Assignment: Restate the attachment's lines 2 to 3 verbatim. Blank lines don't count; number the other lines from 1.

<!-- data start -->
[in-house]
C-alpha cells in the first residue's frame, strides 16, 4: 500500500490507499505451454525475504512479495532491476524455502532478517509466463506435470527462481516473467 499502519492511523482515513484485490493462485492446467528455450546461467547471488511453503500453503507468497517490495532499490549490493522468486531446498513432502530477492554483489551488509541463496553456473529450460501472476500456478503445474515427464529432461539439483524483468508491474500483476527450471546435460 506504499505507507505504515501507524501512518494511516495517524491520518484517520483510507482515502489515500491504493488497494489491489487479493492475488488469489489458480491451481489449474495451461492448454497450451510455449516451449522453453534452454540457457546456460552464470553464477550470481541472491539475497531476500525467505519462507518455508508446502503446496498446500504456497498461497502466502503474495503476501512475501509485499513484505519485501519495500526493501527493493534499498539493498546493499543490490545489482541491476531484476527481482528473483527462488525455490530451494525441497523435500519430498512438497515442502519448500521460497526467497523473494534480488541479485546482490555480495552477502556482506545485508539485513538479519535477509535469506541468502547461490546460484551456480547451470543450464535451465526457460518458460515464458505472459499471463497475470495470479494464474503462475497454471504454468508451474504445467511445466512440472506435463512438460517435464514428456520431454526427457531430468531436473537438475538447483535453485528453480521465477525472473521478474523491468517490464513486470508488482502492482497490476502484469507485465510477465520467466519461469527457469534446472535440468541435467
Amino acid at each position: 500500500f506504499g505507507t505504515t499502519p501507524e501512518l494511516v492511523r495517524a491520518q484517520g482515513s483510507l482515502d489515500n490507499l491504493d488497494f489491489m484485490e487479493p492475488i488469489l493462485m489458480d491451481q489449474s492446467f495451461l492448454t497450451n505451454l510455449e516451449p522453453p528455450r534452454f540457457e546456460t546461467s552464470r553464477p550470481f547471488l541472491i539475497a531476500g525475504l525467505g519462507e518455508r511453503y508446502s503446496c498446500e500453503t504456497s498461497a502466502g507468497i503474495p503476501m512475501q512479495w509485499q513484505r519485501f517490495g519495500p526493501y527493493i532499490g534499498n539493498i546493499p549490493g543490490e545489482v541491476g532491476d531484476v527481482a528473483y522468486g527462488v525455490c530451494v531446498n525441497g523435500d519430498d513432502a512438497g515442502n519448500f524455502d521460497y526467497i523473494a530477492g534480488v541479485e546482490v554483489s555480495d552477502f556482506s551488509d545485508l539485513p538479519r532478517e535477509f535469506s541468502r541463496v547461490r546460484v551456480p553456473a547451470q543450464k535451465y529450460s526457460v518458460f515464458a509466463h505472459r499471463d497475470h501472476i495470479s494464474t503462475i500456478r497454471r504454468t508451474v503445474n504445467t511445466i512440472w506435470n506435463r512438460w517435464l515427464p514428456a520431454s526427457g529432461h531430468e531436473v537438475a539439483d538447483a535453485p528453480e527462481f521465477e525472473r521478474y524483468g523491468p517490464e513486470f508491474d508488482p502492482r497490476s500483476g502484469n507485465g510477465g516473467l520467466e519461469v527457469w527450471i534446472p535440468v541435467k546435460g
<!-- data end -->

C-alpha cells in the first residue's frame, strides 16, 4: 500500500490507499505451454525475504512479495532491476524455502532478517509466463506435470527462481516473467 499502519492511523482515513484485490493462485492446467528455450546461467547471488511453503500453503507468497517490495532499490549490493522468486531446498513432502530477492554483489551488509541463496553456473529450460501472476500456478503445474515427464529432461539439483524483468508491474500483476527450471546435460 506504499505507507505504515501507524501512518494511516495517524491520518484517520483510507482515502489515500491504493488497494489491489487479493492475488488469489489458480491451481489449474495451461492448454497450451510455449516451449522453453534452454540457457546456460552464470553464477550470481541472491539475497531476500525467505519462507518455508508446502503446496498446500504456497498461497502466502503474495503476501512475501509485499513484505519485501519495500526493501527493493534499498539493498546493499543490490545489482541491476531484476527481482528473483527462488525455490530451494525441497523435500519430498512438497515442502519448500521460497526467497523473494534480488541479485546482490555480495552477502556482506545485508539485513538479519535477509535469506541468502547461490546460484551456480547451470543450464535451465526457460518458460515464458505472459499471463497475470495470479494464474503462475497454471504454468508451474504445467511445466512440472506435463512438460517435464514428456520431454526427457531430468531436473537438475538447483535453485528453480521465477525472473521478474523491468517490464513486470508488482502492482497490476502484469507485465510477465520467466519461469527457469534446472535440468541435467
Amino acid at each position: 500500500f506504499g505507507t505504515t499502519p501507524e501512518l494511516v492511523r495517524a491520518q484517520g482515513s483510507l482515502d489515500n490507499l491504493d488497494f489491489m484485490e487479493p492475488i488469489l493462485m489458480d491451481q489449474s492446467f495451461l492448454t497450451n505451454l510455449e516451449p522453453p528455450r534452454f540457457e546456460t546461467s552464470r553464477p550470481f547471488l541472491i539475497a531476500g525475504l525467505g519462507e518455508r511453503y508446502s503446496c498446500e500453503t504456497s498461497a502466502g507468497i503474495p503476501m512475501q512479495w509485499q513484505r519485501f517490495g519495500p526493501y527493493i532499490g534499498n539493498i546493499p549490493g543490490e545489482v541491476g532491476d531484476v527481482a528473483y522468486g527462488v525455490c530451494v531446498n525441497g523435500d519430498d513432502a512438497g515442502n519448500f524455502d521460497y526467497i523473494a530477492g534480488v541479485e546482490v554483489s555480495d552477502f556482506s551488509d545485508l539485513p538479519r532478517e535477509f535469506s541468502r541463496v547461490r546460484v551456480p553456473a547451470q543450464k535451465y529450460s526457460v518458460f515464458a509466463h505472459r499471463d497475470h501472476i495470479s494464474t503462475i500456478r497454471r504454468t508451474v503445474n504445467t511445466i512440472w506435470n506435463r512438460w517435464l515427464p514428456a520431454s526427457g529432461h531430468e531436473v537438475a539439483d538447483a535453485p528453480e527462481f521465477e525472473r521478474y524483468g523491468p517490464e513486470f508491474d508488482p502492482r497490476s500483476g502484469n507485465g510477465g516473467l520467466e519461469v527457469w527450471i534446472p535440468v541435467k546435460g